Ramirez, JJ; Poulton, WE; Knelson, E; Barton, C; King, MA; Klein, RL
Behavioural brain research 216 332-40 2011
Entorhinal cortex neuropathology begins very early in Alzheimer's disease (AD), a disorder characterized by severe memory disruption. Indeed, loss of entorhinal volume is predictive of AD and two of the hallmark neuroanatomical markers of AD, amyloid plaques and neurofibrillary tangles (NFTs), are particularly prevalent in the entorhinal area of AD-afflicted brains. Gene transfer techniques were used to create a model neurofibrillary tauopathy by injecting a recombinant adeno-associated viral vector with a mutated human tau gene (P301L) into the entorhinal cortex of adult rats. The objective of the present investigation was to determine whether adult onset, spatially restricted tauopathy could be sufficient to reproduce progressive deficits in mnemonic function. Spatial memory on a Y-maze was tested for approximately 3 months post-surgery. Upon completion of behavioral testing the brains were assessed for expression of human tau and evidence of tauopathy. Rats injected with the tau vector became persistently impaired on the task after about 6 weeks of postoperative testing, whereas the control rats injected with a green fluorescent protein vector performed at criterion levels during that period. Histological analysis confirmed the presence of hyperphosphorylated tau and NFTs in the entorhinal cortex and neighboring retrohippocampal areas as well as limited synaptic degeneration of the perforant path. Thus, highly restricted vector-induced tauopathy in retrohippocampal areas is sufficient for producing progressive impairment in mnemonic ability in rats, successfully mimicking a key aspect of tauopathies such as AD.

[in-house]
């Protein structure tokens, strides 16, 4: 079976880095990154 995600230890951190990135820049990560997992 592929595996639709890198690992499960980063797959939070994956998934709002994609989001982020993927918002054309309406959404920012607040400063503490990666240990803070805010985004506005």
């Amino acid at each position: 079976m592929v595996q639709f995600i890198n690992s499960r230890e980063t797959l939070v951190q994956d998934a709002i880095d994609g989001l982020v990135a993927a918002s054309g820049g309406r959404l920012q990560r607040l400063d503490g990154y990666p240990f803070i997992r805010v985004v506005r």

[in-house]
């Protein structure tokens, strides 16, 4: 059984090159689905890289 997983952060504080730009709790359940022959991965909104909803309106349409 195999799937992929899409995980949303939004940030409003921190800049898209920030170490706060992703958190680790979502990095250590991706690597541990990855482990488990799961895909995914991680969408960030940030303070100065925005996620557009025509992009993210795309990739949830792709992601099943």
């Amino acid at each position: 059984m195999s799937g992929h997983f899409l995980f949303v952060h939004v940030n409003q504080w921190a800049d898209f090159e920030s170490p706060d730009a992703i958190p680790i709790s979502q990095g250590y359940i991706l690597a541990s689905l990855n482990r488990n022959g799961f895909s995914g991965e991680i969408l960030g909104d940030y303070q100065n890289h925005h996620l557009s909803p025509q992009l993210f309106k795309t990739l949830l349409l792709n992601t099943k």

|GRK5 deficiency leads to early Alzheimer-like pathology and working memory impairment.|
Suo, Z; Cox, AA; Bartelli, N; Rasul, I; Festoff, BW; Premont, RT; Arendash, GW